Hanesbrand spokesman Matt Hall called USAS' claims "ridiculous," though he said later the wage freeze "could have been part of an offer" during contract negotiations, which are ongoing.
"Why they're going out and spewing these sorts of things is incomprehensible," said Hall. He said group was "trying to pick fights with celebrities and other people, it just doesn't make any sense." Hall said there was no truth to the findings of the WRC investigation, which were "hyperbole, viewpoint-driven" by the group, which he alleged was "funded by organized labor."
WRC says it takes no money from unions or private companies, but gets its funding from universities, the U.S. Department of State, and charitable foundations unconnected to unions or manufacturers. A union economist and several members of USAS sit on the group's 15-member governing board, but WRC does not coordinate its actions with either group, according to its executive director, Scott Nova.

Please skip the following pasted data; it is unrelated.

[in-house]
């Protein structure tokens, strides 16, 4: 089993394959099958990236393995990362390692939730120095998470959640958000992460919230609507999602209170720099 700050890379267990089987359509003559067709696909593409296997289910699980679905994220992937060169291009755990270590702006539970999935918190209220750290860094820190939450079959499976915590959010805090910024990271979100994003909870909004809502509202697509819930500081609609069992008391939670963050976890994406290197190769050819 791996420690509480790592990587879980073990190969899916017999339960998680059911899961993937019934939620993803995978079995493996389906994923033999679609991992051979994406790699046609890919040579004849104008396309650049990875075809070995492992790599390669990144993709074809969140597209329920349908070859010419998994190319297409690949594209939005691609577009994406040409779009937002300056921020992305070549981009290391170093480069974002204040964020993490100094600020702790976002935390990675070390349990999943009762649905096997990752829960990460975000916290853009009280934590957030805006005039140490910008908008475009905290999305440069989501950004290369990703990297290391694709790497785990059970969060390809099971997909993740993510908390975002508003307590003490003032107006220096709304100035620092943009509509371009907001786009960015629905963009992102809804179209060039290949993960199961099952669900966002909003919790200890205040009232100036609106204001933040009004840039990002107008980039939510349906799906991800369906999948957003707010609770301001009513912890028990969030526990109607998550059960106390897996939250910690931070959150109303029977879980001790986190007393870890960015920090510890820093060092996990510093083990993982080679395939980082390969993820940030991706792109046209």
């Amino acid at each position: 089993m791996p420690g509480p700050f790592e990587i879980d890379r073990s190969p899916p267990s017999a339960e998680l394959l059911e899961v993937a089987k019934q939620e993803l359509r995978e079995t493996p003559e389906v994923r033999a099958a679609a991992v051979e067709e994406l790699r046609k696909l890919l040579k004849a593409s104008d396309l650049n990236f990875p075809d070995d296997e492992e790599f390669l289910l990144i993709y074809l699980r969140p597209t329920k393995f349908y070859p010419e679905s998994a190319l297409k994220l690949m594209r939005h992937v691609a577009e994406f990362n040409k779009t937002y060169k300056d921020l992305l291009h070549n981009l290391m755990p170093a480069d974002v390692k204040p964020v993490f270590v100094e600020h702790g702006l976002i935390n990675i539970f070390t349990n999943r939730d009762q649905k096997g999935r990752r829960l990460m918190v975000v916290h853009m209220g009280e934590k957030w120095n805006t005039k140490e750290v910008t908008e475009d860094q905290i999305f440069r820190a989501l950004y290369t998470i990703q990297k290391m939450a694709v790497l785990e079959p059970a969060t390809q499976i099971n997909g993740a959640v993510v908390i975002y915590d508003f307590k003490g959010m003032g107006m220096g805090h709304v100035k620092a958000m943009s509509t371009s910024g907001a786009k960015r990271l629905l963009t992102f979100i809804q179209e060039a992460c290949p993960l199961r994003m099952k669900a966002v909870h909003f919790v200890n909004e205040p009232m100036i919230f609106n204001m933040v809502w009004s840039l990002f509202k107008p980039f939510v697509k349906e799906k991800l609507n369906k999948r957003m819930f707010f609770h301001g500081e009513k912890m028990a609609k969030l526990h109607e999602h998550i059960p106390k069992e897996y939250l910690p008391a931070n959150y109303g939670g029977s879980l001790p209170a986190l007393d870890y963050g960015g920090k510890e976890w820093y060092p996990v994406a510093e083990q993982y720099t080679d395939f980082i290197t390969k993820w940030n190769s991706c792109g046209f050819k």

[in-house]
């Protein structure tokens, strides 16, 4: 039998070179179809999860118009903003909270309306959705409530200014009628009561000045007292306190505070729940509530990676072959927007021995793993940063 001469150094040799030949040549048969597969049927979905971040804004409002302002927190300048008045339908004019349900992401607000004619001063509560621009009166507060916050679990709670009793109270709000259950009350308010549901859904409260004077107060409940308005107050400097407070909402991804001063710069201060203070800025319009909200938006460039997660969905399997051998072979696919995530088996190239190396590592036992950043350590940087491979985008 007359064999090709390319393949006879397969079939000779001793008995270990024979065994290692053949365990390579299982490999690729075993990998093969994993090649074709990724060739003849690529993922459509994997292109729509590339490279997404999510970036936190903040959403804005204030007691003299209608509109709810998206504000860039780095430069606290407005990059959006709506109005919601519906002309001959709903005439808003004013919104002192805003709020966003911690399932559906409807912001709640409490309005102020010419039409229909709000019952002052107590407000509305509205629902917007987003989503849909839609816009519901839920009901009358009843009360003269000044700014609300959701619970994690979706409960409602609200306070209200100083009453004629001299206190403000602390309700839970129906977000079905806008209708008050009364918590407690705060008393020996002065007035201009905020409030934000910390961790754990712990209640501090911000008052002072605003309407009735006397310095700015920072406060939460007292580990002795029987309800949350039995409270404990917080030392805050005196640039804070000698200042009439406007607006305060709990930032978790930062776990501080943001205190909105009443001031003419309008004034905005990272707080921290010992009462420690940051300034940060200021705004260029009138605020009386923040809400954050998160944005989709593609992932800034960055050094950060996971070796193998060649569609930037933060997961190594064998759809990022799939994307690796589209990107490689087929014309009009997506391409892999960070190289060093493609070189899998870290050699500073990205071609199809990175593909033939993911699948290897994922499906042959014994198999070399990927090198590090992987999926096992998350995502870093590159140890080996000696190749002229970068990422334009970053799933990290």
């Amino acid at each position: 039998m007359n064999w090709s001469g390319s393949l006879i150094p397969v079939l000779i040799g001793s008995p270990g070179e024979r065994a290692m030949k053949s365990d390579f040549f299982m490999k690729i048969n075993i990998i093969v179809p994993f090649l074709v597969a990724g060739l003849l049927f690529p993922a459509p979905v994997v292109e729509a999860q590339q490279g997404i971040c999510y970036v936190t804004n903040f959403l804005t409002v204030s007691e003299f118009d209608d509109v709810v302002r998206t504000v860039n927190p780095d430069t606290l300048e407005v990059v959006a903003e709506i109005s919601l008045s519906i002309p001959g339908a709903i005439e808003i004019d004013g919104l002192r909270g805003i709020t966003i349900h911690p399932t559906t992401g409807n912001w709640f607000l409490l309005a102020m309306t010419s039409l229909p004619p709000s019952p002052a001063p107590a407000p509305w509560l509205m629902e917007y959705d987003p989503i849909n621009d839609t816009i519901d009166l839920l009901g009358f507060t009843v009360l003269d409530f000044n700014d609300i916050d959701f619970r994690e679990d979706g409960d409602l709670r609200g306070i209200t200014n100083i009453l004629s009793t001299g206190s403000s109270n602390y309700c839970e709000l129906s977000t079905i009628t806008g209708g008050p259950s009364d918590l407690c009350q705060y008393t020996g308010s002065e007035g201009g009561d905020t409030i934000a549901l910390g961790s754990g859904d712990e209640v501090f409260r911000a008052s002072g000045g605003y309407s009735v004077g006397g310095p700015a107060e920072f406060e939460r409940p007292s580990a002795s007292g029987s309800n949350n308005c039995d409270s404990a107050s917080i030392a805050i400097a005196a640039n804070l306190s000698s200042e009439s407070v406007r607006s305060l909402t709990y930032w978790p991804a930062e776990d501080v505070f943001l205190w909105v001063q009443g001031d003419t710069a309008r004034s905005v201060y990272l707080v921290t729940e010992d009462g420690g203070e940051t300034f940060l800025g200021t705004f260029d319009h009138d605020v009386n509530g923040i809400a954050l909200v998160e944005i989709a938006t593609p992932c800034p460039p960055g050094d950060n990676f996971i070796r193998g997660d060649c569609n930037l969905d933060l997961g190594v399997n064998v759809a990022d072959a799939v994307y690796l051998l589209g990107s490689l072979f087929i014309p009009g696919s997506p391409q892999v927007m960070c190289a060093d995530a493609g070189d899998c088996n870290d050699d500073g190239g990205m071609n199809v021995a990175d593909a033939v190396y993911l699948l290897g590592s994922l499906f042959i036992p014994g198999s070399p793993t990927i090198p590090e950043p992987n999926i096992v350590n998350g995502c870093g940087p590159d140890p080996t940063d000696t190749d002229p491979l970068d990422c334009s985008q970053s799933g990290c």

"We have absolute confidence in the veracity of our conclusions, some of which have been confirmed by Hanes' own admissions," Nova told ABC News. He noted that after his group released its findings on the Dominican factory last year, Hanesbrands changed its overtime policy at the plant.
"We have to keep this plant economically viable," Hanesbrands spokesman Hall said while discussing the workers' economic demands, such as wage increases. "In 1965, our T-shirts were advertised, a 5-pack for $4.99. Today you can go out to a store and find a 7-pack for $4.99," he said. "Those are the economics of the apparel business."
Hewitt is not the first celebrity to find herself in USAS' sights for working with Hanesbrands. Last year USAS launched a campaign themed "Six Degrees of Exploitation," targeting actor Kevin Bacon, who was also a celebrity model for the manufacturer.
Bacon's publicist told ABC News the campaign began just as Kevin's contract was ending, but that he helped arrange a meeting between USAS and Hanesbrands to discuss the students' concerns.